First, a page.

“It does not appear to me that there’s the votes to sustain that,” House Armed Services Committee Chairman Adam Smith (D-Wash.) told The Hill. “If it was up to me at this point it would not be in, but it’s not up to me, but it seems to me like there’s not the support for it.”
Smith said, however, that the ultimate decision on whether to include the provisions rests with House leadership and that it hasn’t yet been made.
Among the Democrats who have said they would vote against the rule if permitting reform is included are Reps. Raúl Grijalva (Ariz.), Jesús García (Ill.), Ro Khanna (Calif.) and Jamaal Bowman (N.Y.).
“I think the numbers are there,” Garcia said. “I would think our opposition might cause them to reconsider.”
And the list of defectors could grow.
“I don’t want to say categorically that I would vote against the rule, but if it’s the Manchin shit sandwich, made worse to appease Republicans, of course I’m not going to choke that down,” Rep. Jared Huffman (D-Calif.) said.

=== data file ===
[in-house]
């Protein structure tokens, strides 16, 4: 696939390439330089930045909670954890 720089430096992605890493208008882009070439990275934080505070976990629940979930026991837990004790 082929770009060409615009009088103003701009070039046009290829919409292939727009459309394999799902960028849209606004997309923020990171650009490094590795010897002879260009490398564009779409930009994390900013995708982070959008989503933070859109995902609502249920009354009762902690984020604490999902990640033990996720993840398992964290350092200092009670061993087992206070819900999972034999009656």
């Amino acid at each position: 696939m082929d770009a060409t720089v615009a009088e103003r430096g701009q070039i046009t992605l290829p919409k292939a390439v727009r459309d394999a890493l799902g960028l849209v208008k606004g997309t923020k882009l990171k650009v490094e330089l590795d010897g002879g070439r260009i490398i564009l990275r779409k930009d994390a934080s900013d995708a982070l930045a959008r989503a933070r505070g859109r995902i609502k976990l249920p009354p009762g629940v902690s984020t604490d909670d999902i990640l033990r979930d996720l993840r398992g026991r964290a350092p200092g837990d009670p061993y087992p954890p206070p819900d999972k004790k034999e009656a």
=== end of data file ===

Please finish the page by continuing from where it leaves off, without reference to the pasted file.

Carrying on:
Rep. Pramila Jayapal (D-Wash.), the chairwoman of the Congressional Progressive Caucus, indicated she believes the progressive effort would be enough to kill the permitting reform’s chances in the NDAA.
“Typically Republicans don’t vote for the rule, some of them might, but I can’t imagine there would be enough to counter the number of progressives that have already told me they’re voting against the rule,” she said. She added the caucus was still taking stock of how large the opposition to the rule could be.
As the barriers fall, top Democrats are already predicting that the House will ultimately pass the package with broad bipartisan support by the end of the week.
“At the end of the day, I don’t think there will be any issue that would derail the NDAA from being passed,” said Rep. Jim Langevin (D-R.I.), a senior member of Armed Services panel. “We passed it 60 years in a row, and I think this year will be no exception.”
Updated at 5:53 p.m.